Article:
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Seraglio Imbroglio: Allah the Merciful and Mozart

Ed Rampell: Director James Robinson has reset Mozart’s 18th century Singspiel - with lyrics, spoken dialogue and story written by Christoph Friedrich Bretzner, adapted and enlarged by Johann Gottlieb Stephanie - in the Roaring Twenties.


Wolfgang Amadeus Mozart’s The Abduction from the Seraglio, which premiered in Vienna in 1782, is apparently set in what had been the Ottoman Empire, where a pasha (a person of high rank, such as a governor) presides over his seraglio, which could refer to a Turkish palace or, as seems to be the case in Mozart’s opera, more precisely the harem within that citadel. LA Opera’s madcap version takes great liberty with this libretto about libertines.

Director James Robinson has reset Mozart’s 18th century Singspiel - with lyrics, spoken dialogue and story written by Christoph Friedrich Bretzner, adapted and enlarged by Johann Gottlieb Stephanie - in the Roaring Twenties. And the action has been moved from the pasha’s palatial harem in what’s now called Turkey to the Orient Express. In doing so the opera’s current incarnation invokes a whiff of the romance and mystery Agatha Christie and Graham Greene bestowed upon the long distance, posh passenger train while retaining Mozart’s exoticism.

(Good thing this production doesn’t involve a trans-Atlantic passage: Trump’s executive order may not allow Pasha Selim (Massachusetts-born actor Hamish Linklater), Osmin (Atlanta-born bass Morris Robinson) and most of their burka-clad harem into America. A case in point: Iranian director Asghar Fahadi, whose movie The Salesman is Oscar-nominated for Best Foreign Film, won’t be attending the Feb. 24 Academy Awards ceremony in Hollywood.)

The curtain - adorned by a charming period map, with French names for the various destinations along the fabled train’s route - lifts at a station in Istanbul, as the much-vaunted Orient Express makes its way towards Paris. The Dorothy Chandler Pavilion audience greeted Allen Moyer’s intricately designed set with applause, as it evokes the luxurious interiors of two or three train cars, wherein all of Seraglio’s action takes place. The train actually moves a bit across the stage (like that vintage 1921 Chrysler in LA Opera’s 2014 version of Verdi’s La Traviata, which was likewise updated and reset in the Jazz Age). The coaches also seem to steam across Europe with the help of rear projections of scenery and a landmark or two.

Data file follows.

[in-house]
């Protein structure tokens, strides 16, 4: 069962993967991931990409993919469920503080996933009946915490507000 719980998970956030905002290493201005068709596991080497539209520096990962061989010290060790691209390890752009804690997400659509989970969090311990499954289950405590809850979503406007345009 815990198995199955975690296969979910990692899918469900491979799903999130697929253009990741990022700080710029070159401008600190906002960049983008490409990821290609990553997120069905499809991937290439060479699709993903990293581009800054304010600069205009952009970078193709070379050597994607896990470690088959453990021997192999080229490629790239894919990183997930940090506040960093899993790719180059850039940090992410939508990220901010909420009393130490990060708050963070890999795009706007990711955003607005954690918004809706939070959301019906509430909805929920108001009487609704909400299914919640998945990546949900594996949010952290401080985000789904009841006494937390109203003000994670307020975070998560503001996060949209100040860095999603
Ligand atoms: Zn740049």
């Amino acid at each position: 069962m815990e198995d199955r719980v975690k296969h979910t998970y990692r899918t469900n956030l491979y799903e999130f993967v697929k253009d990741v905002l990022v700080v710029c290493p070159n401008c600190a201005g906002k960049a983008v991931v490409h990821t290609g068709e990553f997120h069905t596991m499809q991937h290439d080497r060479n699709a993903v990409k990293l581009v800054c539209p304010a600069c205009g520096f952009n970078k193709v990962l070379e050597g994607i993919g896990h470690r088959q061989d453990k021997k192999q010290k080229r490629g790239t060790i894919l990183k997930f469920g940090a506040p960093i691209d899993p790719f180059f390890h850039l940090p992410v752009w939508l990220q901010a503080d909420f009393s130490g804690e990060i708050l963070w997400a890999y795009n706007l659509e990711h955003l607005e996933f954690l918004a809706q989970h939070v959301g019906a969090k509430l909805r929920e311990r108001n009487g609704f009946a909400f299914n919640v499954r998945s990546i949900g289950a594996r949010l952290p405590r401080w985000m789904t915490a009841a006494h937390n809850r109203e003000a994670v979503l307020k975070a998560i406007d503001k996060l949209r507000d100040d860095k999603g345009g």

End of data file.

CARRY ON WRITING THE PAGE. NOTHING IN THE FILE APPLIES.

On the surface, Seraglio’s story is simple: Offstage and before Mozart’s comic opera actually begins, Turkish pirates raided a yacht in the Mediterranean, abducting the Spanish noblewoman Konstanze (English soprano Sally Matthews making her LA Opera debut), her English maidservant Blonde (South Korean soprano So Young Park) and Pedrillo (Missouri tenor Brenton Ryan), personal valet of Belmonte (Madrid-born, Puerto Rico-raised tenor Joel Prieto), a Spanish nobleman engaged to Konstanze. Attracted to Belmonte’s fiancée, the polygamous Pasha Selim has bought the three Europeans from the Turkish buccaneers, intending to make the unwilling Konstanze part of his harem.


For some reason that’s never quite explained in LA Op’s rendering, Selim (who speaks but sings little if at all) takes his entourage onto his private car aboard the Orient Express, where Belmonte, yearning and burning to be reunited with his true love, has tracked Konstanze down. There, he enlists the faithful if fearful Pedrillo in his scheme to abduct the kidnapped Konstanze and Blonde (whom Pedrillo loves) and free them.

However, there’s one tiny hitch in their master plan: The gargantuan, suspicious Osmin, overseer of the Pasha’s harem. Clad in a fez, harem pants and genie shoes, Morris Robinson portrays the Turk with the panache of silent screen slapstick stars. He resembles Fatty Arbuckle crossed by the mustachioed Ben Turpin, plus Eddie “Rochester” Anderson, the great comic actor of Hollywood’s Golden Age, who co-starred in talkies such as The Green Pastures and Cabin in the Sky, but may be best remembered for playing Jack Benny’s chauffeur on the big and little screen. In terms of his acting per se, the talented Robinson reminded me most of Jack Oakie, who so hilariously spoofed Mussolini in Charlie Chaplin’s 1940 masterpiece The Great Dictator. (Chaplin’s sons Michael and Eugene both told me that Oakie’s Napaloni, Dictator of Bacteria, calls Trump to mind.)

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Osmin breaches Islamic codes by hypocritically drinking alcohol and clumsily attempting to seduce Blonde, but staunchly seeks to foil any escape attempts by the Pasha’s pretty prisoners. As the harem’s watchdog, Robinson abducts every scene he’s in like a theatrical kleptomaniac. The actor, like his character, only meets his match onstage in the form of Blonde, as Park’s loyal servant thwarts Osmin’s bumbling bawdiness. The Korean soprano is a sheer delight as she outwits and outsmarts Osmin, and delivers delightful arias, including Act II’s “What delight, what freedom!”